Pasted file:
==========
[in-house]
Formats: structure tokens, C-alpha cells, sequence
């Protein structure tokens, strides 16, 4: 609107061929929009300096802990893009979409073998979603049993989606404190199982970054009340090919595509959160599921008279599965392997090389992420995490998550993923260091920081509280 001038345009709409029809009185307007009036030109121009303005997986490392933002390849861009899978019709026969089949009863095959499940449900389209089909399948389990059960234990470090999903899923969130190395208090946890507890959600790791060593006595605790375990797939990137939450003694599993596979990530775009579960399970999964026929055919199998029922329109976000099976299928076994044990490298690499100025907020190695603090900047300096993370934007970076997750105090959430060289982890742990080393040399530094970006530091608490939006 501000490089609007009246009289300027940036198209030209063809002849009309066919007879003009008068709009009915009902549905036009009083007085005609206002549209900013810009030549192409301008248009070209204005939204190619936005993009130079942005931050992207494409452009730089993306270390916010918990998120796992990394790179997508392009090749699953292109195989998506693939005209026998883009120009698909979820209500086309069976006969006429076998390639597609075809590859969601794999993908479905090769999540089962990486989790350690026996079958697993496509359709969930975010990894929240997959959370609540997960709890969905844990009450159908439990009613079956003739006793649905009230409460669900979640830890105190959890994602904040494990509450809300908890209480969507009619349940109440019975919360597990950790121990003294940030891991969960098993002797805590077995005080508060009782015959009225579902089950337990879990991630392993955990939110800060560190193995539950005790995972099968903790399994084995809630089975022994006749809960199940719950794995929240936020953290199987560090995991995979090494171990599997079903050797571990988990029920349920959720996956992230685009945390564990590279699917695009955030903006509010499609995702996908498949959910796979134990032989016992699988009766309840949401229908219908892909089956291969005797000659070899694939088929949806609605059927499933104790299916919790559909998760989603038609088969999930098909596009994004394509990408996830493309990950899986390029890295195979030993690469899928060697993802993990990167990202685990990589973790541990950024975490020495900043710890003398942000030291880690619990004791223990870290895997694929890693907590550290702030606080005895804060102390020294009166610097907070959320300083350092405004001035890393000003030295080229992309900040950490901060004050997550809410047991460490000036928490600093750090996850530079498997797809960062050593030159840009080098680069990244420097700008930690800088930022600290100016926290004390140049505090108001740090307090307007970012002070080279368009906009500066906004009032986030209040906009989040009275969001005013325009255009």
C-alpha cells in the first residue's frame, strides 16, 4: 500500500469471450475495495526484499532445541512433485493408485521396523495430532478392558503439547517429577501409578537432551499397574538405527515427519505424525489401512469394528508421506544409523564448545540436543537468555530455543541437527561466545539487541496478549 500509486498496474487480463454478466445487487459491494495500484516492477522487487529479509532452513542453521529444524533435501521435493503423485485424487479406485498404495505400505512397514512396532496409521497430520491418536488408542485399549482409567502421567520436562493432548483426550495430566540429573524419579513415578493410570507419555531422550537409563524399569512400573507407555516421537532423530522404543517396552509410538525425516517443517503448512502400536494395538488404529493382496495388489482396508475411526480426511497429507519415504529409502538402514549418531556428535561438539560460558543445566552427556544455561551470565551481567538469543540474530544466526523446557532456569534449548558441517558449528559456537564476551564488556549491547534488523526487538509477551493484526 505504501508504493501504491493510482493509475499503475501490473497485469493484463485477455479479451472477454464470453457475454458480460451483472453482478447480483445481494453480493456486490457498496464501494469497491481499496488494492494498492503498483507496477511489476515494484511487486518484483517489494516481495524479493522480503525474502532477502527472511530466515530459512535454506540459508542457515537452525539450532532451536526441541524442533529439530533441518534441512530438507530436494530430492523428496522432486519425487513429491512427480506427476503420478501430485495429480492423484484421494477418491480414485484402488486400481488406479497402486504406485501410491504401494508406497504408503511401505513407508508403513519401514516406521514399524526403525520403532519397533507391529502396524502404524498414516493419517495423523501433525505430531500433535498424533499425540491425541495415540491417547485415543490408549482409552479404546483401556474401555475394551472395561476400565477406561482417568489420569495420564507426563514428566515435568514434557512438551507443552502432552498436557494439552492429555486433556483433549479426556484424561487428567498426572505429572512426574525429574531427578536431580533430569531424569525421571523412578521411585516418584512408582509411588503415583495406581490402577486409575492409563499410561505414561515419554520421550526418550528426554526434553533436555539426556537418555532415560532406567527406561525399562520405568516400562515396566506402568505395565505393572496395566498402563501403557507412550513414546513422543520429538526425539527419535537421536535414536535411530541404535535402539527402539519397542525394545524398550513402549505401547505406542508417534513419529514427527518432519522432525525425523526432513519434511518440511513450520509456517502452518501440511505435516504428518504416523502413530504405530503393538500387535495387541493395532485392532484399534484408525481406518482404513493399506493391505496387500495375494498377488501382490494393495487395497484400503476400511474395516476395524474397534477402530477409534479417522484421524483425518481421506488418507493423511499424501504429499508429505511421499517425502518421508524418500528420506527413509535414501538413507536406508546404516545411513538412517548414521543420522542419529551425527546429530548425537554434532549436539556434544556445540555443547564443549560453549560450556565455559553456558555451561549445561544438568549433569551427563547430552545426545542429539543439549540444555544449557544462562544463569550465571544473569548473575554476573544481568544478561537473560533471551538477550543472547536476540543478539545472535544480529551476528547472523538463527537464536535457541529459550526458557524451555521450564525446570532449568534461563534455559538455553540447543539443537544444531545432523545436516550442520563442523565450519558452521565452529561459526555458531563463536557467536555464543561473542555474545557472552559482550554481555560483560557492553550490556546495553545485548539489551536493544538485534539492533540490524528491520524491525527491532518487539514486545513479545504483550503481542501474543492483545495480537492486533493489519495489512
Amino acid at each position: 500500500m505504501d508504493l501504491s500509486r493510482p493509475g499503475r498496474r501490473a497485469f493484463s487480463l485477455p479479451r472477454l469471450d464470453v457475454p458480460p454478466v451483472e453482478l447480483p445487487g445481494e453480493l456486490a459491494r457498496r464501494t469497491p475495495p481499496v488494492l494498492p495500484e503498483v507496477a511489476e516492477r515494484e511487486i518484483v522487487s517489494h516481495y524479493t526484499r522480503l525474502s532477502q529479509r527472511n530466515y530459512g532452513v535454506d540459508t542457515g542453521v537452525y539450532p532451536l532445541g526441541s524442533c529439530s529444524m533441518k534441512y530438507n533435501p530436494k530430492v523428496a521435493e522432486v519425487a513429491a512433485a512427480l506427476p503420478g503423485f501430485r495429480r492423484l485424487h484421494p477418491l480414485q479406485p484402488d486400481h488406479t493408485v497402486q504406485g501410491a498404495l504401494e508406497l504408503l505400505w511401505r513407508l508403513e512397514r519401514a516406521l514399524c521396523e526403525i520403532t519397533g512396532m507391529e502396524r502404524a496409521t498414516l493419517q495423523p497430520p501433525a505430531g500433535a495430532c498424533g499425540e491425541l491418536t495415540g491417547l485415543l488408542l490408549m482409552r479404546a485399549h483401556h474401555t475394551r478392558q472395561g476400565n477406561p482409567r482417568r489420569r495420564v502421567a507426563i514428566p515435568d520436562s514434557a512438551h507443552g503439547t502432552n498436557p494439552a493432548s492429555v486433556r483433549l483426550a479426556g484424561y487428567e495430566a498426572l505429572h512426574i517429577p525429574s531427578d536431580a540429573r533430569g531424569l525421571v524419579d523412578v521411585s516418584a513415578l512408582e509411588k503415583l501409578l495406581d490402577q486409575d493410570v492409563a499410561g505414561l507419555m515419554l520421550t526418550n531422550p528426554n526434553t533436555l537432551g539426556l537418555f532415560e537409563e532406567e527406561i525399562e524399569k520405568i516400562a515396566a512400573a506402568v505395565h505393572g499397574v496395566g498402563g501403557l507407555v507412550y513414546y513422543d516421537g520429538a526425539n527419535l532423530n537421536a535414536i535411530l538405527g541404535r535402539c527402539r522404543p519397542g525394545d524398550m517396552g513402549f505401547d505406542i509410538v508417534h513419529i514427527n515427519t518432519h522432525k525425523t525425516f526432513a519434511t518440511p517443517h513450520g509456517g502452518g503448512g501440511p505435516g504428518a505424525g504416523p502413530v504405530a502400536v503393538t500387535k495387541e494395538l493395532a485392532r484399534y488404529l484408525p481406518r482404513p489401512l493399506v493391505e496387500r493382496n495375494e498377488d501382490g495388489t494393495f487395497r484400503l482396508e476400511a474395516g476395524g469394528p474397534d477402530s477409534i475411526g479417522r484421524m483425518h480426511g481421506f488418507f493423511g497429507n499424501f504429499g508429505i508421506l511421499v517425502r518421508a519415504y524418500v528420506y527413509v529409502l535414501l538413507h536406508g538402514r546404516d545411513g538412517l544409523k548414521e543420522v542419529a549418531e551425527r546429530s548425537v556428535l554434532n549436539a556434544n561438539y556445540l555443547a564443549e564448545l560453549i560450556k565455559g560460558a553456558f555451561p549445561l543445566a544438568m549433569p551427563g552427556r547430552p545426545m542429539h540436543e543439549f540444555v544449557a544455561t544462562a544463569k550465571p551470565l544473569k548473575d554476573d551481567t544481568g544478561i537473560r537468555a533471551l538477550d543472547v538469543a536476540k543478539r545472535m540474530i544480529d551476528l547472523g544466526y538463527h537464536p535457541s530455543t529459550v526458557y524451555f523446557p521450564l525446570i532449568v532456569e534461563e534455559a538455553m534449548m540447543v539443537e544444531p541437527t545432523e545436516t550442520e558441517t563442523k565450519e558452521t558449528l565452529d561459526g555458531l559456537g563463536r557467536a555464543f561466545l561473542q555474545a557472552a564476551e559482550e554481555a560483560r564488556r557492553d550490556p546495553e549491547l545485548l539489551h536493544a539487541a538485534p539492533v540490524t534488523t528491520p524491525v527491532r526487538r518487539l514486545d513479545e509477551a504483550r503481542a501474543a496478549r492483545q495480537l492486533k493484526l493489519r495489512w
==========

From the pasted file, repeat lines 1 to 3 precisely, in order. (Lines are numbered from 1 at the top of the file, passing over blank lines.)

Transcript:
[in-house]
Formats: structure tokens, C-alpha cells, sequence
């Protein structure tokens, strides 16, 4: 609107061929929009300096802990893009979409073998979603049993989606404190199982970054009340090919595509959160599921008279599965392997090389992420995490998550993923260091920081509280 001038345009709409029809009185307007009036030109121009303005997986490392933002390849861009899978019709026969089949009863095959499940449900389209089909399948389990059960234990470090999903899923969130190395208090946890507890959600790791060593006595605790375990797939990137939450003694599993596979990530775009579960399970999964026929055919199998029922329109976000099976299928076994044990490298690499100025907020190695603090900047300096993370934007970076997750105090959430060289982890742990080393040399530094970006530091608490939006 501000490089609007009246009289300027940036198209030209063809002849009309066919007879003009008068709009009915009902549905036009009083007085005609206002549209900013810009030549192409301008248009070209204005939204190619936005993009130079942005931050992207494409452009730089993306270390916010918990998120796992990394790179997508392009090749699953292109195989998506693939005209026998883009120009698909979820209500086309069976006969006429076998390639597609075809590859969601794999993908479905090769999540089962990486989790350690026996079958697993496509359709969930975010990894929240997959959370609540997960709890969905844990009450159908439990009613079956003739006793649905009230409460669900979640830890105190959890994602904040494990509450809300908890209480969507009619349940109440019975919360597990950790121990003294940030891991969960098993002797805590077995005080508060009782015959009225579902089950337990879990991630392993955990939110800060560190193995539950005790995972099968903790399994084995809630089975022994006749809960199940719950794995929240936020953290199987560090995991995979090494171990599997079903050797571990988990029920349920959720996956992230685009945390564990590279699917695009955030903006509010499609995702996908498949959910796979134990032989016992699988009766309840949401229908219908892909089956291969005797000659070899694939088929949806609605059927499933104790299916919790559909998760989603038609088969999930098909596009994004394509990408996830493309990950899986390029890295195979030993690469899928060697993802993990990167990202685990990589973790541990950024975490020495900043710890003398942000030291880690619990004791223990870290895997694929890693907590550290702030606080005895804060102390020294009166610097907070959320300083350092405004001035890393000003030295080229992309900040950490901060004050997550809410047991460490000036928490600093750090996850530079498997797809960062050593030159840009080098680069990244420097700008930690800088930022600290100016926290004390140049505090108001740090307090307007970012002070080279368009906009500066906004009032986030209040906009989040009275969001005013325009255009």